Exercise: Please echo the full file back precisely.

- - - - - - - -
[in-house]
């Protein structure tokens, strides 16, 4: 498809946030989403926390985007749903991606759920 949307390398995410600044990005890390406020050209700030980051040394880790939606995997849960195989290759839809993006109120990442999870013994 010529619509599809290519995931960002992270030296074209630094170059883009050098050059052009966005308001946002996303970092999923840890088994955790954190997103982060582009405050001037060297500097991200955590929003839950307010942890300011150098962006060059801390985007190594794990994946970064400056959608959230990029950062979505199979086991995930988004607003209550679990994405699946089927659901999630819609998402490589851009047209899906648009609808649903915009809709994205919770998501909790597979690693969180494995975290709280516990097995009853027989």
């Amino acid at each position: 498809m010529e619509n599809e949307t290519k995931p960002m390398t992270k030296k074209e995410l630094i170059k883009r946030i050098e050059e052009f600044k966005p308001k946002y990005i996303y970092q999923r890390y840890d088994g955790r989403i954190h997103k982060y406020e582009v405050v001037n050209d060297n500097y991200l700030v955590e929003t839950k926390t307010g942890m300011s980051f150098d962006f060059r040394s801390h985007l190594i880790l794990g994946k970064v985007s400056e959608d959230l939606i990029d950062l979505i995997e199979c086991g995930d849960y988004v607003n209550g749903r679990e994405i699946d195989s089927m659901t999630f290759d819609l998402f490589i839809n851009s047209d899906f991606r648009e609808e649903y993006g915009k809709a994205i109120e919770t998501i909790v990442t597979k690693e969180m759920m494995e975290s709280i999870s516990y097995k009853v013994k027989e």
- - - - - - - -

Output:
[in-house]
């Protein structure tokens, strides 16, 4: 498809946030989403926390985007749903991606759920 949307390398995410600044990005890390406020050209700030980051040394880790939606995997849960195989290759839809993006109120990442999870013994 010529619509599809290519995931960002992270030296074209630094170059883009050098050059052009966005308001946002996303970092999923840890088994955790954190997103982060582009405050001037060297500097991200955590929003839950307010942890300011150098962006060059801390985007190594794990994946970064400056959608959230990029950062979505199979086991995930988004607003209550679990994405699946089927659901999630819609998402490589851009047209899906648009609808649903915009809709994205919770998501909790597979690693969180494995975290709280516990097995009853027989």
């Amino acid at each position: 498809m010529e619509n599809e949307t290519k995931p960002m390398t992270k030296k074209e995410l630094i170059k883009r946030i050098e050059e052009f600044k966005p308001k946002y990005i996303y970092q999923r890390y840890d088994g955790r989403i954190h997103k982060y406020e582009v405050v001037n050209d060297n500097y991200l700030v955590e929003t839950k926390t307010g942890m300011s980051f150098d962006f060059r040394s801390h985007l190594i880790l794990g994946k970064v985007s400056e959608d959230l939606i990029d950062l979505i995997e199979c086991g995930d849960y988004v607003n209550g749903r679990e994405i699946d195989s089927m659901t999630f290759d819609l998402f490589i839809n851009s047209d899906f991606r648009e609808e649903y993006g915009k809709a994205i109120e919770t998501i909790v990442t597979k690693e969180m759920m494995e975290s709280i999870s516990y097995k009853v013994k027989e």